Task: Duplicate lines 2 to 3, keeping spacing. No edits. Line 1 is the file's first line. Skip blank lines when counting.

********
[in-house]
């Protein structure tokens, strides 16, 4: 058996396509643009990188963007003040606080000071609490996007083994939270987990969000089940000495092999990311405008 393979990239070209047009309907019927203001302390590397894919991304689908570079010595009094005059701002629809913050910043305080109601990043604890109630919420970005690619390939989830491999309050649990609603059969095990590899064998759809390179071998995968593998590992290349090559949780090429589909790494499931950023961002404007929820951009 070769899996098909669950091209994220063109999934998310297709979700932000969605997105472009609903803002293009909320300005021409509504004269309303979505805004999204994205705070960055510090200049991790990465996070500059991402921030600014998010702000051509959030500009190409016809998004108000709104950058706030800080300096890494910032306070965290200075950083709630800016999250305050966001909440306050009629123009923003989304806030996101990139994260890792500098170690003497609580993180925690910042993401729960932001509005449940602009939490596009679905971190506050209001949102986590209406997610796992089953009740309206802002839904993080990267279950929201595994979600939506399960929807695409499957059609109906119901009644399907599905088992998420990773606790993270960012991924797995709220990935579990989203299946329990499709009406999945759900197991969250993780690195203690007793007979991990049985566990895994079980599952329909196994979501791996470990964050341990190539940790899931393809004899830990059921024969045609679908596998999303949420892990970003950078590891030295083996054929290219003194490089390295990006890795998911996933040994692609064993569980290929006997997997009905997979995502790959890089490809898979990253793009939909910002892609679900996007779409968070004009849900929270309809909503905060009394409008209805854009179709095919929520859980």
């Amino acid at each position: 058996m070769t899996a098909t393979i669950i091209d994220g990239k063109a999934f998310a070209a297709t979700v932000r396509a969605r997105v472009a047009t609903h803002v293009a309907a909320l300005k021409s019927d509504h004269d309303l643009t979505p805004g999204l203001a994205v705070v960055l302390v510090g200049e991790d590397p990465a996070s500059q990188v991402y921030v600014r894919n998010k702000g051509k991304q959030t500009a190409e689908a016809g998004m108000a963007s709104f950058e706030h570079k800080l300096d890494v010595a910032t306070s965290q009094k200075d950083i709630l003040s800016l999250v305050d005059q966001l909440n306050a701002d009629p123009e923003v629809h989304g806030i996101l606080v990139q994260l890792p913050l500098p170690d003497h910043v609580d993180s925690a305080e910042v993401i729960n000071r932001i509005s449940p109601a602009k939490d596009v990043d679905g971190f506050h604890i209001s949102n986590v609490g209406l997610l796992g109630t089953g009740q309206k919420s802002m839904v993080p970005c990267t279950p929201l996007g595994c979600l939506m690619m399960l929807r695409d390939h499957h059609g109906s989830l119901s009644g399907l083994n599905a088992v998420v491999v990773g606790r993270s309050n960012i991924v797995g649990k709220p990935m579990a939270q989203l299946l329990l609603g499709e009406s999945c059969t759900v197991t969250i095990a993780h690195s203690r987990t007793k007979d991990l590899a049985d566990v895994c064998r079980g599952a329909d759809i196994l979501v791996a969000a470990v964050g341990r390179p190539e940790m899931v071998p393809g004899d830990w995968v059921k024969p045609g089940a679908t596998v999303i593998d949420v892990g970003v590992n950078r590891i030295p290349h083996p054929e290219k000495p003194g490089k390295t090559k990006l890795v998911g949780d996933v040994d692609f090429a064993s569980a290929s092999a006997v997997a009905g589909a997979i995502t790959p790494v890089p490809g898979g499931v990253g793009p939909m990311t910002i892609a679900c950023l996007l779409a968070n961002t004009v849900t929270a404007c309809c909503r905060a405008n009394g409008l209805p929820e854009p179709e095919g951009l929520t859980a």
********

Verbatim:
């Protein structure tokens, strides 16, 4: 058996396509643009990188963007003040606080000071609490996007083994939270987990969000089940000495092999990311405008 393979990239070209047009309907019927203001302390590397894919991304689908570079010595009094005059701002629809913050910043305080109601990043604890109630919420970005690619390939989830491999309050649990609603059969095990590899064998759809390179071998995968593998590992290349090559949780090429589909790494499931950023961002404007929820951009 070769899996098909669950091209994220063109999934998310297709979700932000969605997105472009609903803002293009909320300005021409509504004269309303979505805004999204994205705070960055510090200049991790990465996070500059991402921030600014998010702000051509959030500009190409016809998004108000709104950058706030800080300096890494910032306070965290200075950083709630800016999250305050966001909440306050009629123009923003989304806030996101990139994260890792500098170690003497609580993180925690910042993401729960932001509005449940602009939490596009679905971190506050209001949102986590209406997610796992089953009740309206802002839904993080990267279950929201595994979600939506399960929807695409499957059609109906119901009644399907599905088992998420990773606790993270960012991924797995709220990935579990989203299946329990499709009406999945759900197991969250993780690195203690007793007979991990049985566990895994079980599952329909196994979501791996470990964050341990190539940790899931393809004899830990059921024969045609679908596998999303949420892990970003950078590891030295083996054929290219003194490089390295990006890795998911996933040994692609064993569980290929006997997997009905997979995502790959890089490809898979990253793009939909910002892609679900996007779409968070004009849900929270309809909503905060009394409008209805854009179709095919929520859980």
């Amino acid at each position: 058996m070769t899996a098909t393979i669950i091209d994220g990239k063109a999934f998310a070209a297709t979700v932000r396509a969605r997105v472009a047009t609903h803002v293009a309907a909320l300005k021409s019927d509504h004269d309303l643009t979505p805004g999204l203001a994205v705070v960055l302390v510090g200049e991790d590397p990465a996070s500059q990188v991402y921030v600014r894919n998010k702000g051509k991304q959030t500009a190409e689908a016809g998004m108000a963007s709104f950058e706030h570079k800080l300096d890494v010595a910032t306070s965290q009094k200075d950083i709630l003040s800016l999250v305050d005059q966001l909440n306050a701002d009629p123009e923003v629809h989304g806030i996101l606080v990139q994260l890792p913050l500098p170690d003497h910043v609580d993180s925690a305080e910042v993401i729960n000071r932001i509005s449940p109601a602009k939490d596009v990043d679905g971190f506050h604890i209001s949102n986590v609490g209406l997610l796992g109630t089953g009740q309206k919420s802002m839904v993080p970005c990267t279950p929201l996007g595994c979600l939506m690619m399960l929807r695409d390939h499957h059609g109906s989830l119901s009644g399907l083994n599905a088992v998420v491999v990773g606790r993270s309050n960012i991924v797995g649990k709220p990935m579990a939270q989203l299946l329990l609603g499709e009406s999945c059969t759900v197991t969250i095990a993780h690195s203690r987990t007793k007979d991990l590899a049985d566990v895994c064998r079980g599952a329909d759809i196994l979501v791996a969000a470990v964050g341990r390179p190539e940790m899931v071998p393809g004899d830990w995968v059921k024969p045609g089940a679908t596998v999303i593998d949420v892990g970003v590992n950078r590891i030295p290349h083996p054929e290219k000495p003194g490089k390295t090559k990006l890795v998911g949780d996933v040994d692609f090429a064993s569980a290929s092999a006997v997997a009905g589909a997979i995502t790959p790494v890089p490809g898979g499931v990253g793009p939909m990311t910002i892609a679900c950023l996007l779409a968070n961002t004009v849900t929270a404007c309809c909503r905060a405008n009394g409008l209805p929820e854009p179709e095919g951009l929520t859980a």